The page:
Former senior party staffer named in Labour report seeks identities of leakers

Sienna Rodgers

A former senior Labour staffer, who was named in the controversial internal report that was distributed to the media and online last year, is pursuing legal action in a bid to reveal the identities of those who leaked the document.

An 860-page document, known as the ‘Labour leaks’ report, focused on poor relations between the leader’s office and Labour headquarters when Corbyn was leader and Iain McNicol served as general secretary.

An unredacted version was leaked online and to journalists in April 2020, leading to legal action by those named in the report. Emilie Oldknow, who was a Labour executive director, is one of those taking the party to court over the matter.

In a hearing today, Oldknow’s barrister William Bennett QC said the leaked report was a “one-sided factional attack” on ex-staffers that “wrongly sought to blame” them for Jeremy Corbyn losing a general election.

“It was a politically-motivated hatchet job,” Oldknow’s lawyer told the court, before highlighting that the Labour Party had “quite rightly decided” that it should not be published outside of Labour headquarters.

The QC added that the former senior staffer represented by him is seeking to “bring to account” those who “anonymously” and “surreptitiously” leaked the internal report against the wishes of the party.

The Labour Party does not want to reveal information about the leakers without being ordered to do so by the court, it was confirmed today. This has led to Oldknow applying for a ‘Norwich Pharmacal order’ to force disclosure.

Labour’s barrister Anya Proops QC also explained to the court that the party wanted an adjournment because it believes “affected third parties” should be able to set out their position on the Norwich Pharmacal order application.

The affected third parties are five individuals who are accused of leaking the internal report last year. Currently anonymous and represented by Carter-Ruck, the individuals deny responsibility for the leak.

The ‘Carter-Ruck five’, as they are referred to by Oldknow’s lawyer, claim that the internal Labour investigation of the report leak was inconclusive and that there is “no smoking gun” showing that they are responsible for the leak.

The Labour Party argued today that it did not want to directly identify those who leaked the report, as this would invite political controversy. It was also worried that the ‘affected individuals’ could sue the party for wrongful disclosure.

Labour’s barrister Anya Proops QC told the hearing, however, that the party – if ordered to do so by the court – would be willing to disclose underlying factual information enabling Oldknow to identify those responsible for the leak.

Describing the party as being in a “delicate piggy-in-the-middle position”, Labour’s lawyer said the leak was “unquestionably wrongful” and contained private correspondence that “ought never to have entered the public domain”.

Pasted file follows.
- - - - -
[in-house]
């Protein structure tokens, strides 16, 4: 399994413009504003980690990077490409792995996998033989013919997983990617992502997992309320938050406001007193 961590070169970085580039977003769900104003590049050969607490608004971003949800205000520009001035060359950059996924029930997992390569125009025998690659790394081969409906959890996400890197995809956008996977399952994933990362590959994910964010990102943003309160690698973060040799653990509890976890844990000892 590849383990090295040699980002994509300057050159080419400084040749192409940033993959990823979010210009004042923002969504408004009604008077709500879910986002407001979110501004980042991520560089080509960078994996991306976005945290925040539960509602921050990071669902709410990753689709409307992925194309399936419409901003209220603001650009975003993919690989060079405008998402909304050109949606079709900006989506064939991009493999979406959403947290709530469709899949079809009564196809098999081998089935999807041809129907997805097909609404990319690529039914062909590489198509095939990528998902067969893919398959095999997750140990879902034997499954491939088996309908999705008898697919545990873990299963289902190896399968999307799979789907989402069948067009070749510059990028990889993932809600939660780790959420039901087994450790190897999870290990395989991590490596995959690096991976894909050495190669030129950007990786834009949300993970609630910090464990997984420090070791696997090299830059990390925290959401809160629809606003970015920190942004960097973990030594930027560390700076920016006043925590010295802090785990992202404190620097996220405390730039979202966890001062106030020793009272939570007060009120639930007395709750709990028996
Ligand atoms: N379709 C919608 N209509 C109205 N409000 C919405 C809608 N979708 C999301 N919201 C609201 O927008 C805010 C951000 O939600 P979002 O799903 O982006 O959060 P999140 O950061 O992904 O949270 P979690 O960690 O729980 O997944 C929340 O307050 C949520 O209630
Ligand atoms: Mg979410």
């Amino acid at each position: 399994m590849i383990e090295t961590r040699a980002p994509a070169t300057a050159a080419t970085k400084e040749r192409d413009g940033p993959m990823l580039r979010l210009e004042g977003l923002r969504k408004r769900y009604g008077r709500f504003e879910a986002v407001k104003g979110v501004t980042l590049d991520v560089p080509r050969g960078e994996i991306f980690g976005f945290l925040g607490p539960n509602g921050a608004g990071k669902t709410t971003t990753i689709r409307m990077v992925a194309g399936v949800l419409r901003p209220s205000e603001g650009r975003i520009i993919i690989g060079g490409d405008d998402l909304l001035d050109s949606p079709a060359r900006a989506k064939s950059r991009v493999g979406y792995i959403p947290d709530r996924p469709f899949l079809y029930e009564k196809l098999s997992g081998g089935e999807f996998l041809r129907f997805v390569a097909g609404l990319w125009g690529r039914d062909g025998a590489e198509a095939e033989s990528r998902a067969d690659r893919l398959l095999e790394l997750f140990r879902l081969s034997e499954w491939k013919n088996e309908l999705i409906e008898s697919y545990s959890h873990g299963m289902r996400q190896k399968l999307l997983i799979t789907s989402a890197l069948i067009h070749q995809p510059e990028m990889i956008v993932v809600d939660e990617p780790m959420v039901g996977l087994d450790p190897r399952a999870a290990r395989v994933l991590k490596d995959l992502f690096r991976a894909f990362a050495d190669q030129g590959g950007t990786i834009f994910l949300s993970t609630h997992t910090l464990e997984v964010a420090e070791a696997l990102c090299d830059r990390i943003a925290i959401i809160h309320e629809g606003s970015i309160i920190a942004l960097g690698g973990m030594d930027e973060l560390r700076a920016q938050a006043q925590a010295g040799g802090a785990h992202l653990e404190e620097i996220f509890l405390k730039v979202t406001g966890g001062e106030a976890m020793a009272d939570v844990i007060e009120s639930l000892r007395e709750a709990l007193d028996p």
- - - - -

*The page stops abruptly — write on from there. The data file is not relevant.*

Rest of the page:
Jacob Dean, representing those accused of leaking the report, said his clients should not have to disclose their identities to address the court. He suggested they could be named as Unite the Union, which is supporting their legal costs.

A Unite spokesperson commented afterwards that the union “offers all of our members representation in respect of employment matters” and that the application is a “balance” between employee rights and the rights of those named in the report.

The union said its five members “deny leaking of the report” and “participated in good faith with the Labour Party investigation on the understanding the investigation would be confidential and protect their rights to privacy”.

The judge ruled this afternoon that the five anonymous individuals could not intervene in the case. The hearing continues on Tuesday morning, when the judge will reveal her decision on the disclosure application.

If the ‘Norwich Pharmacal order’ is granted and the party provides information that it says would show the identities of the leakers, Oldknow would be expected to pursue legal action against the individuals.

The ‘Labour leaks’ report included emails and WhatsApp messages between HQ staffers, which allegedly provided evidence of strong anti-Corbyn views held by top employees, including comments describing violence.

The Forde Inquiry, an independent investigation into the leaked report commissioned by Labour’s ruling body, recently announced that its conclusion has been delayed indefinitely to avoid prejudicing an investigation by the Information Commissioner’s Office.

Nine Black Labour MPs, including shadow cabinet member Marsha de Cordova and frontbencher Chi Onwurah, reacted by saying they were “disappointed and seriously concerned” by the repeated Forde Inquiry delays.

It was revealed earlier this month that some of the ex-officials suspended over the report, including Oldknow, have been or are in the process of being readmitted to the party, after their disciplinary cases were concluded by its ruling body.

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